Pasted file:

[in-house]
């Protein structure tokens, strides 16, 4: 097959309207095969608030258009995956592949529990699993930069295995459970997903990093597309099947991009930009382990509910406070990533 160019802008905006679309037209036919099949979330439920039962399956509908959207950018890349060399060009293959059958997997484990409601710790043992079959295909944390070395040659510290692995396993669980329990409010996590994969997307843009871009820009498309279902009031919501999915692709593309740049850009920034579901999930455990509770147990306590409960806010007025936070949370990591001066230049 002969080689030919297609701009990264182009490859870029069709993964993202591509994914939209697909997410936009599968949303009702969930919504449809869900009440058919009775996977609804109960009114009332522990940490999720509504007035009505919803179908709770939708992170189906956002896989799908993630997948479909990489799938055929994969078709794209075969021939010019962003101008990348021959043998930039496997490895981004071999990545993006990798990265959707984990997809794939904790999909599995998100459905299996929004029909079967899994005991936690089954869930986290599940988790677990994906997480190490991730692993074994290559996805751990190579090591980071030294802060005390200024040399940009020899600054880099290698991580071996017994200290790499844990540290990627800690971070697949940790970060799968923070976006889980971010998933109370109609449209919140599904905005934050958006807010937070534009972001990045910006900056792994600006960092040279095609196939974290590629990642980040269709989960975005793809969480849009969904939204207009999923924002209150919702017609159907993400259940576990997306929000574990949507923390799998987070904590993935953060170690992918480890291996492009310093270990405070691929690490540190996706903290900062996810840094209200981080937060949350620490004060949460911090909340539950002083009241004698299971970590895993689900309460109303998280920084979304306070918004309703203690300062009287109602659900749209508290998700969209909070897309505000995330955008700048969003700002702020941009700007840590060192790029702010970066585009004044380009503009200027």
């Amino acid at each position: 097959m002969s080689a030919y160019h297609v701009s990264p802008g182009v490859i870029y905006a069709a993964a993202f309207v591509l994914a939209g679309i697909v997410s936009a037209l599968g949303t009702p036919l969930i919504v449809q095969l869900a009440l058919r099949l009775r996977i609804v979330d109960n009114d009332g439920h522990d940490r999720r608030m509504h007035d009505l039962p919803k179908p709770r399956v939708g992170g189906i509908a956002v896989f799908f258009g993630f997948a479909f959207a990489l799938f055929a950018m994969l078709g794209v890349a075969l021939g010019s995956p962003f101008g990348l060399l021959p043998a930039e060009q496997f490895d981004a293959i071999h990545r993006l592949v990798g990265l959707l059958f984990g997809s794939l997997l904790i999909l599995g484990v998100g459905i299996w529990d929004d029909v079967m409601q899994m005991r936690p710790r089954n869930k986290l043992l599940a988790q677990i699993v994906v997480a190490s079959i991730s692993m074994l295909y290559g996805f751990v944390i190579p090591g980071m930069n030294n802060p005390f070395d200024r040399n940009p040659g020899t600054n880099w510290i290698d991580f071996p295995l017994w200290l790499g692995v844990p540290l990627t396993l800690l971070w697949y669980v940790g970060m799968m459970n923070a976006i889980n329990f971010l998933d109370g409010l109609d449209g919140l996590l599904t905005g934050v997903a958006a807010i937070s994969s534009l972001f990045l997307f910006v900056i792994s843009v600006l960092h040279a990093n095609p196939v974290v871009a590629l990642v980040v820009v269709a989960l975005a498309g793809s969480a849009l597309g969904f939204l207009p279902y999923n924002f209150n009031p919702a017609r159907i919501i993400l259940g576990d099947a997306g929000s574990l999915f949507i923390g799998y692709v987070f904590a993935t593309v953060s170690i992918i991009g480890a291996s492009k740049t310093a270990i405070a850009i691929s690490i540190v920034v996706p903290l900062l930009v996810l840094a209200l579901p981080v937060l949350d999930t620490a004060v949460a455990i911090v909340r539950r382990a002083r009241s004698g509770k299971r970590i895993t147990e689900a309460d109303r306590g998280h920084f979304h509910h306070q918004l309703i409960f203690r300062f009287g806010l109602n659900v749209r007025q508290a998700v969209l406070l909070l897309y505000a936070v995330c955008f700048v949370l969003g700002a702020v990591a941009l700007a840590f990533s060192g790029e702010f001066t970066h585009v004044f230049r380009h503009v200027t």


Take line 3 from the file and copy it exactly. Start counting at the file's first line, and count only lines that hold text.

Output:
């Amino acid at each position: 097959m002969s080689a030919y160019h297609v701009s990264p802008g182009v490859i870029y905006a069709a993964a993202f309207v591509l994914a939209g679309i697909v997410s936009a037209l599968g949303t009702p036919l969930i919504v449809q095969l869900a009440l058919r099949l009775r996977i609804v979330d109960n009114d009332g439920h522990d940490r999720r608030m509504h007035d009505l039962p919803k179908p709770r399956v939708g992170g189906i509908a956002v896989f799908f258009g993630f997948a479909f959207a990489l799938f055929a950018m994969l078709g794209v890349a075969l021939g010019s995956p962003f101008g990348l060399l021959p043998a930039e060009q496997f490895d981004a293959i071999h990545r993006l592949v990798g990265l959707l059958f984990g997809s794939l997997l904790i999909l599995g484990v998100g459905i299996w529990d929004d029909v079967m409601q899994m005991r936690p710790r089954n869930k986290l043992l599940a988790q677990i699993v994906v997480a190490s079959i991730s692993m074994l295909y290559g996805f751990v944390i190579p090591g980071m930069n030294n802060p005390f070395d200024r040399n940009p040659g020899t600054n880099w510290i290698d991580f071996p295995l017994w200290l790499g692995v844990p540290l990627t396993l800690l971070w697949y669980v940790g970060m799968m459970n923070a976006i889980n329990f971010l998933d109370g409010l109609d449209g919140l996590l599904t905005g934050v997903a958006a807010i937070s994969s534009l972001f990045l997307f910006v900056i792994s843009v600006l960092h040279a990093n095609p196939v974290v871009a590629l990642v980040v820009v269709a989960l975005a498309g793809s969480a849009l597309g969904f939204l207009p279902y999923n924002f209150n009031p919702a017609r159907i919501i993400l259940g576990d099947a997306g929000s574990l999915f949507i923390g799998y692709v987070f904590a993935t593309v953060s170690i992918i991009g480890a291996s492009k740049t310093a270990i405070a850009i691929s690490i540190v920034v996706p903290l900062l930009v996810l840094a209200l579901p981080v937060l949350d999930t620490a004060v949460a455990i911090v909340r539950r382990a002083r009241s004698g509770k299971r970590i895993t147990e689900a309460d109303r306590g998280h920084f979304h509910h306070q918004l309703i409960f203690r300062f009287g806010l109602n659900v749209r007025q508290a998700v969209l406070l909070l897309y505000a936070v995330c955008f700048v949370l969003g700002a702020v990591a941009l700007a840590f990533s060192g790029e702010f001066t970066h585009v004044f230049r380009h503009v200027t």